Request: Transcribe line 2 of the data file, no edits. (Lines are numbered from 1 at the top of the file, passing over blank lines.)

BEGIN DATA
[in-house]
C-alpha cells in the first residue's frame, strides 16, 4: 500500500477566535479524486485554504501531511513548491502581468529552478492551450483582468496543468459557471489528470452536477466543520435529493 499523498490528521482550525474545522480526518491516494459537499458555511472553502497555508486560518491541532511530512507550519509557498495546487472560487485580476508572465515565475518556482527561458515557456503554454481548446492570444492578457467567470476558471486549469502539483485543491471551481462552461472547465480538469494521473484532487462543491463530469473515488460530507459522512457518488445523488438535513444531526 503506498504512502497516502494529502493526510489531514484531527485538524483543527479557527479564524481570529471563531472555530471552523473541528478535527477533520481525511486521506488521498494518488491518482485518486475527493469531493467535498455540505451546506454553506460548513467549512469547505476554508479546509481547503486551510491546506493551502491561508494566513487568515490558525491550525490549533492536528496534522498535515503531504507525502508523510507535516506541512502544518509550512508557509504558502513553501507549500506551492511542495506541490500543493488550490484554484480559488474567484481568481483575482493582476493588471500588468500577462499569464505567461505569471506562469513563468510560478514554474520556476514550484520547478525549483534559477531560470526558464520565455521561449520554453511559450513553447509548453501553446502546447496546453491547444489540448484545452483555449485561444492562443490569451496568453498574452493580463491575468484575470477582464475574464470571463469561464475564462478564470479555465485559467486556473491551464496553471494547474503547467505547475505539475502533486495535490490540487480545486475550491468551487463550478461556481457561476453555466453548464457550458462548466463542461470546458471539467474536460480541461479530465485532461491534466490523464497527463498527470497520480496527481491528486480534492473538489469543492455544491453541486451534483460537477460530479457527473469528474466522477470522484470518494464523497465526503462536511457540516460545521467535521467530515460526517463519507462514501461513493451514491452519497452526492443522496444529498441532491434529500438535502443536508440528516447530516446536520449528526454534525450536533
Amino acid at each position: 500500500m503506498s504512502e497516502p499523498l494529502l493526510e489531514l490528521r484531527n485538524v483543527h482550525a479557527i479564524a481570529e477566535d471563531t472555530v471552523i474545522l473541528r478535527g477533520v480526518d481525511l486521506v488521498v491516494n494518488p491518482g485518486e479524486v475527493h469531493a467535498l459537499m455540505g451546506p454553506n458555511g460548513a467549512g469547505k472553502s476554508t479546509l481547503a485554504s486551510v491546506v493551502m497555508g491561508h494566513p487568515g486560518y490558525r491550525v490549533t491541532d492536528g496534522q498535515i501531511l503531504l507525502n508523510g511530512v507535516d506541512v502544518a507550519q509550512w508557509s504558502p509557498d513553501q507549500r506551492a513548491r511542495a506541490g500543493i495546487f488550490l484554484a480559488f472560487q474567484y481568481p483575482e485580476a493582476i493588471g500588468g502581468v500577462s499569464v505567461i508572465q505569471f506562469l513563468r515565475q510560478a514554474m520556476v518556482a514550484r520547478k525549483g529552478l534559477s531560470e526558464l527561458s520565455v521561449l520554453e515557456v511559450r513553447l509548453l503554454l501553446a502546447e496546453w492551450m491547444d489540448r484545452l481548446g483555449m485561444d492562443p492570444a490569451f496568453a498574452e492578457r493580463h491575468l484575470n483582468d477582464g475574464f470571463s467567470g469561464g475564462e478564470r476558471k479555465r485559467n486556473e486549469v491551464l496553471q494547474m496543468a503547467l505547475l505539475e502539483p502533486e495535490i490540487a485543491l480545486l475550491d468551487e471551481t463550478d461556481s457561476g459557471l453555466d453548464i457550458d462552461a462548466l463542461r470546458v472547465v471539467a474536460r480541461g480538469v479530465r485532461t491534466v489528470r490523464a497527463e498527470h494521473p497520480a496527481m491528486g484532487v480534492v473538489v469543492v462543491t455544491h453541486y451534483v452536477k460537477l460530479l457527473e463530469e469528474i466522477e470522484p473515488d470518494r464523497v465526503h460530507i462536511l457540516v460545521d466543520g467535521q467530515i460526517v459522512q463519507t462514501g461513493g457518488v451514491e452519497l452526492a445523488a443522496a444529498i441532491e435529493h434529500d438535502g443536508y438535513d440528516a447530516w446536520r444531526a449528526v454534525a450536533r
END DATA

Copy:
C-alpha cells in the first residue's frame, strides 16, 4: 500500500477566535479524486485554504501531511513548491502581468529552478492551450483582468496543468459557471489528470452536477466543520435529493 499523498490528521482550525474545522480526518491516494459537499458555511472553502497555508486560518491541532511530512507550519509557498495546487472560487485580476508572465515565475518556482527561458515557456503554454481548446492570444492578457467567470476558471486549469502539483485543491471551481462552461472547465480538469494521473484532487462543491463530469473515488460530507459522512457518488445523488438535513444531526 503506498504512502497516502494529502493526510489531514484531527485538524483543527479557527479564524481570529471563531472555530471552523473541528478535527477533520481525511486521506488521498494518488491518482485518486475527493469531493467535498455540505451546506454553506460548513467549512469547505476554508479546509481547503486551510491546506493551502491561508494566513487568515490558525491550525490549533492536528496534522498535515503531504507525502508523510507535516506541512502544518509550512508557509504558502513553501507549500506551492511542495506541490500543493488550490484554484480559488474567484481568481483575482493582476493588471500588468500577462499569464505567461505569471506562469513563468510560478514554474520556476514550484520547478525549483534559477531560470526558464520565455521561449520554453511559450513553447509548453501553446502546447496546453491547444489540448484545452483555449485561444492562443490569451496568453498574452493580463491575468484575470477582464475574464470571463469561464475564462478564470479555465485559467486556473491551464496553471494547474503547467505547475505539475502533486495535490490540487480545486475550491468551487463550478461556481457561476453555466453548464457550458462548466463542461470546458471539467474536460480541461479530465485532461491534466490523464497527463498527470497520480496527481491528486480534492473538489469543492455544491453541486451534483460537477460530479457527473469528474466522477470522484470518494464523497465526503462536511457540516460545521467535521467530515460526517463519507462514501461513493451514491452519497452526492443522496444529498441532491434529500438535502443536508440528516447530516446536520449528526454534525450536533